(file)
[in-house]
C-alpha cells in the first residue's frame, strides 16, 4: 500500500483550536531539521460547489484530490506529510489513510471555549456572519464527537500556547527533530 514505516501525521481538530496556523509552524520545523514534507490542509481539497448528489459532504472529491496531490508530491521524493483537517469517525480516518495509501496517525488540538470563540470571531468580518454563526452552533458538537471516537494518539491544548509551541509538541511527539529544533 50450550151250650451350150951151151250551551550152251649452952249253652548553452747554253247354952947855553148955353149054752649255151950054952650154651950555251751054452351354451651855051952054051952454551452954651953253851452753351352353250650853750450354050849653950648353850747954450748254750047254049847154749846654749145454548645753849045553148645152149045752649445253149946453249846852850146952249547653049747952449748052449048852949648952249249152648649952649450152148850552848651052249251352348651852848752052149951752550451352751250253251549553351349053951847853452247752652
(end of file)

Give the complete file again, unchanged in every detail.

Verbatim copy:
[in-house]
C-alpha cells in the first residue's frame, strides 16, 4: 500500500483550536531539521460547489484530490506529510489513510471555549456572519464527537500556547527533530 514505516501525521481538530496556523509552524520545523514534507490542509481539497448528489459532504472529491496531490508530491521524493483537517469517525480516518495509501496517525488540538470563540470571531468580518454563526452552533458538537471516537494518539491544548509551541509538541511527539529544533 50450550151250650451350150951151151250551551550152251649452952249253652548553452747554253247354952947855553148955353149054752649255151950054952650154651950555251751054452351354451651855051952054051952454551452954651953253851452753351352353250650853750450354050849653950648353850747954450748254750047254049847154749846654749145454548645753849045553148645152149045752649445253149946453249846852850146952249547653049747952449748052449048852949648952249249152648649952649450152148850552848651052249251352348651852848752052149951752550451352751250253251549553351349053951847853452247752652